Native American Food Sovereignty Alliance pays homage to seed repatriation through short film – Food Tank
The Cultural Conservancy and the Native American Food Sovereignty Alliance (NAFSA) recently released a short film to honor the seeds’ origin stories.
The film, Seed Mother: Coming Home, is part of organizations’ ongoing efforts to reunite seeds with the Indigenous communities they come from. Lasting just under ten minutes, it integrates music, art, animation and storytelling to convey the message of this work, also known as the repatriation movement. seeds.
NAFSA, a non-profit organization that supports indigenous communities and their ways of life, operates a network of indigenous seed keepers. The Network celebrates the idea that seeds are the foundation of food sovereignty and provides the resources and programming needed to support seed policy issues and unite those involved in this work. NAFSA Program Director Rowen White collaborated with filmmaker Mateo Hinojosa to create and produce “Seed Mother”.
Hinojosa explains that the film opens with a description of the story of Sky Woman and the creation of Turtle Island, a decision meant to reflect the reciprocity, generosity, and life-giving nature of the seeds. According to the story, a pregnant woman from the sky descends from the sky and, guided by birds, lands on the back of the Great Turtle. Aquatic animals try to pull mud from the ocean floor and spread it on the Great Turtle’s back. The seeds Sky Woman brought with her as food and medicine then sprout from her body to form Turtle Island.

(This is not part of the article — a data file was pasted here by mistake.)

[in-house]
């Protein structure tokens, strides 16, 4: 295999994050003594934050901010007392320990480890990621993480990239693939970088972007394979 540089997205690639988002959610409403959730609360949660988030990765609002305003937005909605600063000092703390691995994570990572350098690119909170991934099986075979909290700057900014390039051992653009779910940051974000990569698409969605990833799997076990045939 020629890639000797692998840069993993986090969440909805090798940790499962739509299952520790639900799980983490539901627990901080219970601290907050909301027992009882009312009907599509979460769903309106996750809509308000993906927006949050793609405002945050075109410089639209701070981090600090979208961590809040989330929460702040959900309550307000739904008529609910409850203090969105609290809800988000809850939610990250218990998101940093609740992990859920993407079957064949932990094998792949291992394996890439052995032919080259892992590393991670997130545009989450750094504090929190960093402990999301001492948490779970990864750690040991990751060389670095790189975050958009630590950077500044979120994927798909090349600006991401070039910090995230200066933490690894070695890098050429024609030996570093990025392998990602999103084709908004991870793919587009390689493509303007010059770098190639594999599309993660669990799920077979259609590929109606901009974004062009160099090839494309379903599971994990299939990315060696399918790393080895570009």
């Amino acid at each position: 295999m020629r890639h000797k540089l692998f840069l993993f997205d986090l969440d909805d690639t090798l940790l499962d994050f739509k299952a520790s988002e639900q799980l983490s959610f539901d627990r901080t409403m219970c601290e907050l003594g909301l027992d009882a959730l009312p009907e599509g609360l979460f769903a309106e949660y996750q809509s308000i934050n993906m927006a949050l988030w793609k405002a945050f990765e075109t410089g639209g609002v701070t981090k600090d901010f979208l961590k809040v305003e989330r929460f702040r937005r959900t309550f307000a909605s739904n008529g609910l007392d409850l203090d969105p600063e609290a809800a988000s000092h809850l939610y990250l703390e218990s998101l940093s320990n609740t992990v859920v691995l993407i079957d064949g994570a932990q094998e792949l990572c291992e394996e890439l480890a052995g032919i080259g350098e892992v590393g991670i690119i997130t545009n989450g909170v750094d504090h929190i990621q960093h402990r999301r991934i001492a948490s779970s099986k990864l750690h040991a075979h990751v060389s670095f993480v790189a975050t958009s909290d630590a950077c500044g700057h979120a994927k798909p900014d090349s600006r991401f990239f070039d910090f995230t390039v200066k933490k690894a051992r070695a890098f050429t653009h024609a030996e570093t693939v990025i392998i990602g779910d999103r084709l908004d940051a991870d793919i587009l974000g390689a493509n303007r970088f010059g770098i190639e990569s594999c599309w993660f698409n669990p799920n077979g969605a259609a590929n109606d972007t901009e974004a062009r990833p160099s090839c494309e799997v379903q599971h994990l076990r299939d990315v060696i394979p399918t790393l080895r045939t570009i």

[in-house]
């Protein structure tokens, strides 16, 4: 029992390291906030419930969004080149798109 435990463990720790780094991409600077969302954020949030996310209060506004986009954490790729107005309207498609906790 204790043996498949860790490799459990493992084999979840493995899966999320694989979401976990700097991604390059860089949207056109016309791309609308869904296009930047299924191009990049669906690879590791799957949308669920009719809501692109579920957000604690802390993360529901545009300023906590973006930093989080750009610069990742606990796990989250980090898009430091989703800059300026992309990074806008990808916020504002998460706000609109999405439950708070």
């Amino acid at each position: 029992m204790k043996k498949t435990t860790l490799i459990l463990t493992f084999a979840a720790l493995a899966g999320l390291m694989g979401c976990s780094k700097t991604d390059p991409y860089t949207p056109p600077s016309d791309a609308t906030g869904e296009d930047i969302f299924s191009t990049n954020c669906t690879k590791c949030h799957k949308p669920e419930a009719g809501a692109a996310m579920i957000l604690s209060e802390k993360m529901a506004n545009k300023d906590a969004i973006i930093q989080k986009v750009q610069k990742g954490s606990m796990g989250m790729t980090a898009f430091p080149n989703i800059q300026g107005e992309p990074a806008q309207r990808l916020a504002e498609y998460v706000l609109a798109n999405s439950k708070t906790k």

The film is supported by a soundtrack that incorporates sacred seed songs sung by artists such as Rowen White as well as the rhythm of a percussive seed rattle. The visuals consist of animation, original artwork and photographs by John Jairo Valencia, as well as live films and narratives featuring indigenous seed keepers.
“Our main goal was for people to fall in love with the seeds since we stand for what we love,” Hinojosa told Food Tank.
This vision inspired many cinematic decisions, including the incorporation of video portraits of corn seeds, beans and squash. “These seed varieties are essential to the survival of the indigenous peoples of Turtle Island and the Americas,” Hinojosa told Food Tank. “It was part of our effort throughout the film: to give the seeds themselves as much space as possible to communicate directly, by showing their faces in these moving video portraits, by making their voices heard in the seed rattles,” and other ways.
In addition to sharing a message about returning seeds, the film aims to encourage donations for NAFSA’s GoFundMe campaign Seeding the Future of Indigenous Seed Rematriation, which will directly support the Indigenous Seed Keepers Network, additional programming and overhead. Operating.
According to White, “This short film… is truly a love poem and song of honor for the seeds themselves and the way they inspired us to. [have the] responsibility [to] take them home.
Image courtesy of Mateo Hinojosa